State of the environment


The State of the Environment Report is an annual look into the work we have delivered to keep our environment healthy, green and actively cared for.

Read our full report.


We are lucky to have a wealth of natural spaces and wildlife corridors along our waterways. We run a series of programs to educate our community on the importance of indigenous flora and fauna, and we support residents to transform their own backyards into havens for biodiversity.

Case study: Ten Years of TEN

The Banyule Nillumbik Teacher Environment Network (TEN) celebrated its 10th anniversary in 2019. The network was established to provide local teachers with environmental education. Maree Sier-Trentin has been a teacher for 20 years and has been involved in TEN for the last 5. TEN has helped Maree develop a robust environmental education program at St Bernadette’s Primary School in Ivanhoe.

Here, grades 3 and 4 classes participate in Clean Up Australia Day, water quality tests and macro invertebrate identification at Darebin Creek. They have also constructed and installed nesting boxes around the school ground to create habitat for local wildlife.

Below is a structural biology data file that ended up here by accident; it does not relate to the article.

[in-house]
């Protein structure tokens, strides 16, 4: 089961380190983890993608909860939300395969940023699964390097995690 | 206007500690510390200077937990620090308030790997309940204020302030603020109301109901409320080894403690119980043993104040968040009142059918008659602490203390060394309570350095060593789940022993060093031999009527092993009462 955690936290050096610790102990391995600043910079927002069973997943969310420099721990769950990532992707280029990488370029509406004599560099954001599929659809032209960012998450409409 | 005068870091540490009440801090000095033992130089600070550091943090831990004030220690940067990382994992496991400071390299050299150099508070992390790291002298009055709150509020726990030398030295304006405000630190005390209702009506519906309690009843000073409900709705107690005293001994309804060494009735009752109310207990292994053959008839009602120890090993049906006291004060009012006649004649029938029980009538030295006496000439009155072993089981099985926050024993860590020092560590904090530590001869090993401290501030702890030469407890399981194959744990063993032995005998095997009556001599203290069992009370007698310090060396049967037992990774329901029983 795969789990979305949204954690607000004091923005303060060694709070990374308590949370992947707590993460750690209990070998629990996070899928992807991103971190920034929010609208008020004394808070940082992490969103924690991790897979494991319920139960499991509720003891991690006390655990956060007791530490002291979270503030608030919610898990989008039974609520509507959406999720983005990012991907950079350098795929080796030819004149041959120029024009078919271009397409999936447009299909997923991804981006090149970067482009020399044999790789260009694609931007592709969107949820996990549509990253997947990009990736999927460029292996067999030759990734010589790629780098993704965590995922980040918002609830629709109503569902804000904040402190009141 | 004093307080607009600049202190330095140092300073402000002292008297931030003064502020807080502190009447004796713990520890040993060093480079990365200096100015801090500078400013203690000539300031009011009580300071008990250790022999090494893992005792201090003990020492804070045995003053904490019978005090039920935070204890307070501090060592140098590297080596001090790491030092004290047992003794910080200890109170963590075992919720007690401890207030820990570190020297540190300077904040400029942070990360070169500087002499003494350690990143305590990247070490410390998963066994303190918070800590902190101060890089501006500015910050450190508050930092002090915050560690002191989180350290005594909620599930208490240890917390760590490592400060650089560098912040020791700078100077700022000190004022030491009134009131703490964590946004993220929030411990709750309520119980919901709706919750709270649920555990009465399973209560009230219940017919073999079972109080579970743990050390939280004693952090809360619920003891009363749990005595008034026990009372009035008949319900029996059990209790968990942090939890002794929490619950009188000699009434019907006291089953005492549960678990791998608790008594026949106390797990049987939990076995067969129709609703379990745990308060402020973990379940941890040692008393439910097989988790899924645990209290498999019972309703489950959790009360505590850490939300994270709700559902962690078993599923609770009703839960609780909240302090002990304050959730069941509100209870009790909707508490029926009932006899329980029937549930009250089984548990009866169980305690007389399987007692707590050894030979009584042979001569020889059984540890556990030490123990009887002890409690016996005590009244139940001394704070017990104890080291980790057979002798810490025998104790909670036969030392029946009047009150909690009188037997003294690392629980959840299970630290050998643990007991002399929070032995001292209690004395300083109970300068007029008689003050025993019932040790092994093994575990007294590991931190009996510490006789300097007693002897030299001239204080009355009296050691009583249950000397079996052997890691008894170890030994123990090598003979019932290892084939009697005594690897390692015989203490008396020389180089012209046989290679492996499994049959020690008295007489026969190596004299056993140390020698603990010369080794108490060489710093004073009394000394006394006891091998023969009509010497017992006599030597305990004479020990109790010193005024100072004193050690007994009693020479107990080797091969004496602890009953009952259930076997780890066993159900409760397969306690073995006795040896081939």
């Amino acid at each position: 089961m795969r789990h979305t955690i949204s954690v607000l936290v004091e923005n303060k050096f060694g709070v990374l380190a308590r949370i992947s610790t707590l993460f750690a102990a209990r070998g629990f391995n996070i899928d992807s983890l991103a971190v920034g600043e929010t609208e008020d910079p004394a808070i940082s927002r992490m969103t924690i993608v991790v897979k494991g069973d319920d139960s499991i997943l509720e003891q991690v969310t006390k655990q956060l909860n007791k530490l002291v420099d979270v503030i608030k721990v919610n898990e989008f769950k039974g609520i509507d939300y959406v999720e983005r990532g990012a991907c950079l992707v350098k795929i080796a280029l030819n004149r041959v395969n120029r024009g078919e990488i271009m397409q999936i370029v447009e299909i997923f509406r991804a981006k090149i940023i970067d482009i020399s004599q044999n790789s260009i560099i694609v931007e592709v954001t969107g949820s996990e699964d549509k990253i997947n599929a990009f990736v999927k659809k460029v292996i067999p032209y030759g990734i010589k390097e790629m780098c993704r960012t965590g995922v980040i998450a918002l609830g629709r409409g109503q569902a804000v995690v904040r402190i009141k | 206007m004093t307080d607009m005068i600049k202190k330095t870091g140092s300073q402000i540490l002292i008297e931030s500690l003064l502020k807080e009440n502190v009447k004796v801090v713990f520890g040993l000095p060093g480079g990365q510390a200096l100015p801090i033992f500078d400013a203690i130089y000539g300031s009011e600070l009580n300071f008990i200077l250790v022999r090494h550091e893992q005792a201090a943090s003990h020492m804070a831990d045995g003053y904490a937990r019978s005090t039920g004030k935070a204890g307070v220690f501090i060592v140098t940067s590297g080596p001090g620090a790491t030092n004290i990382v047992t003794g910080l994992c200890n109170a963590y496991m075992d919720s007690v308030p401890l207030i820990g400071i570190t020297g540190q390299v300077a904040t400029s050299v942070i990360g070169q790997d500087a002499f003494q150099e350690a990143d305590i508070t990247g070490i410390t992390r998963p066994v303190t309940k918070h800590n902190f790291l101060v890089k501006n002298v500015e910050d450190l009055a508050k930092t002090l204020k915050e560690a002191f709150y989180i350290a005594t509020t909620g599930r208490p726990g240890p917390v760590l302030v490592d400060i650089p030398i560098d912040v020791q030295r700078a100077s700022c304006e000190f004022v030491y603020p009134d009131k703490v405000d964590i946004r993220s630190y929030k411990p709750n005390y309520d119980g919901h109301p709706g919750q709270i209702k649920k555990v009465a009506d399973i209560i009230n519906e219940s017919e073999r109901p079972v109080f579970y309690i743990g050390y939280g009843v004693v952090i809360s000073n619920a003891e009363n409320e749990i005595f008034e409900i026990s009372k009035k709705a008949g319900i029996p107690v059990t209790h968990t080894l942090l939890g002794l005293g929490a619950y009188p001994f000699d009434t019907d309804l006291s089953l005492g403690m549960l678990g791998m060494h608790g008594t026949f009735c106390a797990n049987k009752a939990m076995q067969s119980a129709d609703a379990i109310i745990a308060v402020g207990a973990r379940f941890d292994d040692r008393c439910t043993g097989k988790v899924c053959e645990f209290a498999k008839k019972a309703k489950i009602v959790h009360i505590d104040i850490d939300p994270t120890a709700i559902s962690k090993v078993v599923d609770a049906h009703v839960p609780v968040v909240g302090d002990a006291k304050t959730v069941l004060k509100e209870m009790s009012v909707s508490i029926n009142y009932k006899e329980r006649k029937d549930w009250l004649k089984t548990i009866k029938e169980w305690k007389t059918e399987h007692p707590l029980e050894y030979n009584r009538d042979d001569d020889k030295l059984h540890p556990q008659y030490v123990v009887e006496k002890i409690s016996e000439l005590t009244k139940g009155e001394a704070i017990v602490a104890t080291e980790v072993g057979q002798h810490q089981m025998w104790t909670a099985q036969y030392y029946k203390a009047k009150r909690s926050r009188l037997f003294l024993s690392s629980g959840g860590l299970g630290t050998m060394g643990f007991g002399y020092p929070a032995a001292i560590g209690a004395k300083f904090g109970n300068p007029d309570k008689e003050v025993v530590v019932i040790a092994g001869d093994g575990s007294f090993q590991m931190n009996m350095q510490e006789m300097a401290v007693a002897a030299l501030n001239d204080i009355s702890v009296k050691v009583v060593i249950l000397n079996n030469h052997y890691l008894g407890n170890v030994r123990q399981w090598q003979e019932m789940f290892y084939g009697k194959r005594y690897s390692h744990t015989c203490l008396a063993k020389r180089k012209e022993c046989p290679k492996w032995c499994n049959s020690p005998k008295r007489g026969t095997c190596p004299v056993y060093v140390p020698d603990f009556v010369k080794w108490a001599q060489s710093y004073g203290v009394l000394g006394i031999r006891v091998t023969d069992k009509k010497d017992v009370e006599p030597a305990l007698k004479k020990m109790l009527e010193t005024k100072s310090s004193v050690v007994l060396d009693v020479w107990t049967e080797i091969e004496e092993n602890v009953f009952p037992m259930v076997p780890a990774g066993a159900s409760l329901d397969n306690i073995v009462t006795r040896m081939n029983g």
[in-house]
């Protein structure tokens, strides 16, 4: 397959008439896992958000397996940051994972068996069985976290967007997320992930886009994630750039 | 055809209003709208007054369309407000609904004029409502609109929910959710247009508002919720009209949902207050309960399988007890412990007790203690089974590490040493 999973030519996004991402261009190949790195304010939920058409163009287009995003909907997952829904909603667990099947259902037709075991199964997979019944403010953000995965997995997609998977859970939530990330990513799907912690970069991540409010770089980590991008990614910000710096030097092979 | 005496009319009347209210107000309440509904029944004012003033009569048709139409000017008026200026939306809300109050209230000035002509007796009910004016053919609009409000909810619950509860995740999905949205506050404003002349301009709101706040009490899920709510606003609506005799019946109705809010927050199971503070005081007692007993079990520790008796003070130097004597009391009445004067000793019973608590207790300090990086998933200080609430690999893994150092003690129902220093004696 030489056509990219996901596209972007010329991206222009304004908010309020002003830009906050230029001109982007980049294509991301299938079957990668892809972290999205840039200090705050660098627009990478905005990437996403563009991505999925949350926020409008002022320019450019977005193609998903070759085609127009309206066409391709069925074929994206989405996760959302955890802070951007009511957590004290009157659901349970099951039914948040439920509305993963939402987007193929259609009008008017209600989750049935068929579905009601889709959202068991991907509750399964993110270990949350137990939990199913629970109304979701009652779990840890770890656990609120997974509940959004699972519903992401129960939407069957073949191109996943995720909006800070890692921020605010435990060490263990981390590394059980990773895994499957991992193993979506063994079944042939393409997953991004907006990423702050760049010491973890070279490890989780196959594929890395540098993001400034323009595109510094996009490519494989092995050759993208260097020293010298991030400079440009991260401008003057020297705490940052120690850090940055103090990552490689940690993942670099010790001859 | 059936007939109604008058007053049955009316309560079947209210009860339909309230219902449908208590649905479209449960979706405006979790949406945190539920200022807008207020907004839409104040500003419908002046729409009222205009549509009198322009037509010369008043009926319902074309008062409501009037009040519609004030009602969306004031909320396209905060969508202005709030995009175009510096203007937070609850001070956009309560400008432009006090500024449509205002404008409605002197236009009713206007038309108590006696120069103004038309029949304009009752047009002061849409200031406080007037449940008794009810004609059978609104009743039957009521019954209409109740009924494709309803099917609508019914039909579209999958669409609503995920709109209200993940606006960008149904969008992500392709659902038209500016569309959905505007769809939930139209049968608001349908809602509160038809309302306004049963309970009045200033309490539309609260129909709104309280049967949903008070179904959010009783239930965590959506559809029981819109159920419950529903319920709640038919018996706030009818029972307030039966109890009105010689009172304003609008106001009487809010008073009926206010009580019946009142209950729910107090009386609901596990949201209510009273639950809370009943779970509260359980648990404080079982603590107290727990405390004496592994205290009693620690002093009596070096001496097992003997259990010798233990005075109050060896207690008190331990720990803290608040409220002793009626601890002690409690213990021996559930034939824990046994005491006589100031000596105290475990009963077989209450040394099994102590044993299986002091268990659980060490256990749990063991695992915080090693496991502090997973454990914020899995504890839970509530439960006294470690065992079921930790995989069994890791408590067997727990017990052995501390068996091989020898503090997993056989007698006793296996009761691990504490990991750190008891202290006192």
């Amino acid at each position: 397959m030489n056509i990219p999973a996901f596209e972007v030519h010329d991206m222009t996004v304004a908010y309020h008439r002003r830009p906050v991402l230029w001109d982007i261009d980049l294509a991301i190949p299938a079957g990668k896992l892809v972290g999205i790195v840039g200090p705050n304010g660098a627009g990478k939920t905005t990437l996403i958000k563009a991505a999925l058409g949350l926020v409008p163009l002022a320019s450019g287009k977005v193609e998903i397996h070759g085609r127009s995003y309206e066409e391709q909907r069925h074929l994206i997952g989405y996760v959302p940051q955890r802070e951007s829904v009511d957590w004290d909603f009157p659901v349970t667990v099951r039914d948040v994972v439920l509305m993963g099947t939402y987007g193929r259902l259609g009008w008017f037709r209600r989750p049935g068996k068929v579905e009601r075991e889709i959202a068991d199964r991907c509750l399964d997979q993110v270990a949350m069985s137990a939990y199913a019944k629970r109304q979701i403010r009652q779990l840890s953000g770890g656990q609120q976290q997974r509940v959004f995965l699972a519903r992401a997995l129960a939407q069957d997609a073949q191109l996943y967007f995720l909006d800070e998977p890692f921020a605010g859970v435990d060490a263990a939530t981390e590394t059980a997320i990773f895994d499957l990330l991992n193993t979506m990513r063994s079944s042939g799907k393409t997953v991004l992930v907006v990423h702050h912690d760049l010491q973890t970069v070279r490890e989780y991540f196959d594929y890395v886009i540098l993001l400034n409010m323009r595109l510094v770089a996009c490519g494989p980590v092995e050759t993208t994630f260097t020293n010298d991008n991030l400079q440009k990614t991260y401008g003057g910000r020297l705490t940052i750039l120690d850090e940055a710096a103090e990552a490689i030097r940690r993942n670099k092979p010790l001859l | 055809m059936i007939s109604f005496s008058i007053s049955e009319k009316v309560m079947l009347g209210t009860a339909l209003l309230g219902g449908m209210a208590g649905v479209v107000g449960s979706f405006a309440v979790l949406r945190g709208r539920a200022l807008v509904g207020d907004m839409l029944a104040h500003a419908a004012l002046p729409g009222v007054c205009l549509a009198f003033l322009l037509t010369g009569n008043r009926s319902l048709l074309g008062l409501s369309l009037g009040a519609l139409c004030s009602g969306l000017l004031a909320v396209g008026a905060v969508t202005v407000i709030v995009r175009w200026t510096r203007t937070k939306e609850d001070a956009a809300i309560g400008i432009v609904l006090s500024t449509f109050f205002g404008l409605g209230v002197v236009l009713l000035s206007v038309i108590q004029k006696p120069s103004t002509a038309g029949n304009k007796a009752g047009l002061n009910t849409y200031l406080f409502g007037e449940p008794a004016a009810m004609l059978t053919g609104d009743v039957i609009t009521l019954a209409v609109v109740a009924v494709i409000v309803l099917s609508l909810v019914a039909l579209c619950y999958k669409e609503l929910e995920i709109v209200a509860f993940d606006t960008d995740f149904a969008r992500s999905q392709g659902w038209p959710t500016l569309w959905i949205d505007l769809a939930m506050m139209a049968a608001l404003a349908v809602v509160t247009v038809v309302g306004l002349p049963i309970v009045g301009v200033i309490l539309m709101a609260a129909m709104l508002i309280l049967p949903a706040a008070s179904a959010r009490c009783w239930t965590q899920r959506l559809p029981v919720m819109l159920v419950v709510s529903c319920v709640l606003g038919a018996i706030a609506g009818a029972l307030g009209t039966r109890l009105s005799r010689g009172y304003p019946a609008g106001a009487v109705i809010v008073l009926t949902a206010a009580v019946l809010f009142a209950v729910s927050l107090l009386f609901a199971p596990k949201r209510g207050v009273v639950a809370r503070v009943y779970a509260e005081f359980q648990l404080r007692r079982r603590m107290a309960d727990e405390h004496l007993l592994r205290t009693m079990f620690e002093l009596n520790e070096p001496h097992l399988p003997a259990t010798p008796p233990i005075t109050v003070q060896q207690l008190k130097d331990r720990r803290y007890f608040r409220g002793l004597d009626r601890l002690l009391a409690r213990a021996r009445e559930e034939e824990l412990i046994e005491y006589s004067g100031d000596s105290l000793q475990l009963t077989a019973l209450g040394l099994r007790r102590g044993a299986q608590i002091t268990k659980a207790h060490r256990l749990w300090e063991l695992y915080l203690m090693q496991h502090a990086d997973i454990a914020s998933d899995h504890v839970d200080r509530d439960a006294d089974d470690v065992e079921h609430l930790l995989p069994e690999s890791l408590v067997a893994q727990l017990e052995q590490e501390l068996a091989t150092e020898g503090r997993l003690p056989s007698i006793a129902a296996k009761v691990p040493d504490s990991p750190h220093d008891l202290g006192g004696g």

Maree Sier-Trentin

Tracking our progress

We are leading our residents to get more involved in climate action.

Indicator 2017-2018 2018-2019
Families engaged in the Nature Play Program N/A 180
Friends of group volunteer hours in bushland reserves 912 1,884
Indigenous species planted in bushland reserves 10,870 15,130
Nest boxes installed in bushland reserves N/A 76
Buy 1 get 1 free vouchers claimed by residents 179 243

Action plans

Read the Biodiversity Strategic Plan.


The Greenwrap newsletter is now monthly and subscriptions have increased by 35% in 2018-19. We had 100 community members join us for Change Makers, and our up-skilling workshops covered the power of social media and how to write successful grant applications. Our environment grants got a boost, and now include the Youth Climate Action Grant, Green Training Fund and Home Energy Audits.

View our environment grants

Case study: Change Makers